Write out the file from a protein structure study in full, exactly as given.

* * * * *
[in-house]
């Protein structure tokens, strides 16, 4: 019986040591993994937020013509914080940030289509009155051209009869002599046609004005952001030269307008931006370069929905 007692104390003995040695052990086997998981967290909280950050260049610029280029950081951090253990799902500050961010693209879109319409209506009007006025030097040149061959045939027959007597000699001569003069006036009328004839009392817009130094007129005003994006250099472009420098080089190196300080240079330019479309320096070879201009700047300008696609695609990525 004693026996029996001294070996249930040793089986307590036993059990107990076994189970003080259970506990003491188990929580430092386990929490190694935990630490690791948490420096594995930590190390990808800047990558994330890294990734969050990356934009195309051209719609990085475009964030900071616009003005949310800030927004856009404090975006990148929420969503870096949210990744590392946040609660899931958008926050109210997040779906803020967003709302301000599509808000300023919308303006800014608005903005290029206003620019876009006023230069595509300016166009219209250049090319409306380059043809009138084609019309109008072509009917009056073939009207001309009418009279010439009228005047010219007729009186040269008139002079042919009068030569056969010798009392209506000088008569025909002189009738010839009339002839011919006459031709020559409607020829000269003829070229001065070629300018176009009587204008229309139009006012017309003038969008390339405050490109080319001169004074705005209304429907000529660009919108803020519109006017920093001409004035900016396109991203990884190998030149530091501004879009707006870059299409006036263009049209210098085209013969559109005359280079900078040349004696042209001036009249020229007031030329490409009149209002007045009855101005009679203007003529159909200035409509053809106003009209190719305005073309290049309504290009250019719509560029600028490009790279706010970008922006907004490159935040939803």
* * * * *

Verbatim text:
[in-house]
């Protein structure tokens, strides 16, 4: 019986040591993994937020013509914080940030289509009155051209009869002599046609004005952001030269307008931006370069929905 007692104390003995040695052990086997998981967290909280950050260049610029280029950081951090253990799902500050961010693209879109319409209506009007006025030097040149061959045939027959007597000699001569003069006036009328004839009392817009130094007129005003994006250099472009420098080089190196300080240079330019479309320096070879201009700047300008696609695609990525 004693026996029996001294070996249930040793089986307590036993059990107990076994189970003080259970506990003491188990929580430092386990929490190694935990630490690791948490420096594995930590190390990808800047990558994330890294990734969050990356934009195309051209719609990085475009964030900071616009003005949310800030927004856009404090975006990148929420969503870096949210990744590392946040609660899931958008926050109210997040779906803020967003709302301000599509808000300023919308303006800014608005903005290029206003620019876009006023230069595509300016166009219209250049090319409306380059043809009138084609019309109008072509009917009056073939009207001309009418009279010439009228005047010219007729009186040269008139002079042919009068030569056969010798009392209506000088008569025909002189009738010839009339002839011919006459031709020559409607020829000269003829070229001065070629300018176009009587204008229309139009006012017309003038969008390339405050490109080319001169004074705005209304429907000529660009919108803020519109006017920093001409004035900016396109991203990884190998030149530091501004879009707006870059299409006036263009049209210098085209013969559109005359280079900078040349004696042209001036009249020229007031030329490409009149209002007045009855101005009679203007003529159909200035409509053809106003009209190719305005073309290049309504290009250019719509560029600028490009790279706010970008922006907004490159935040939803």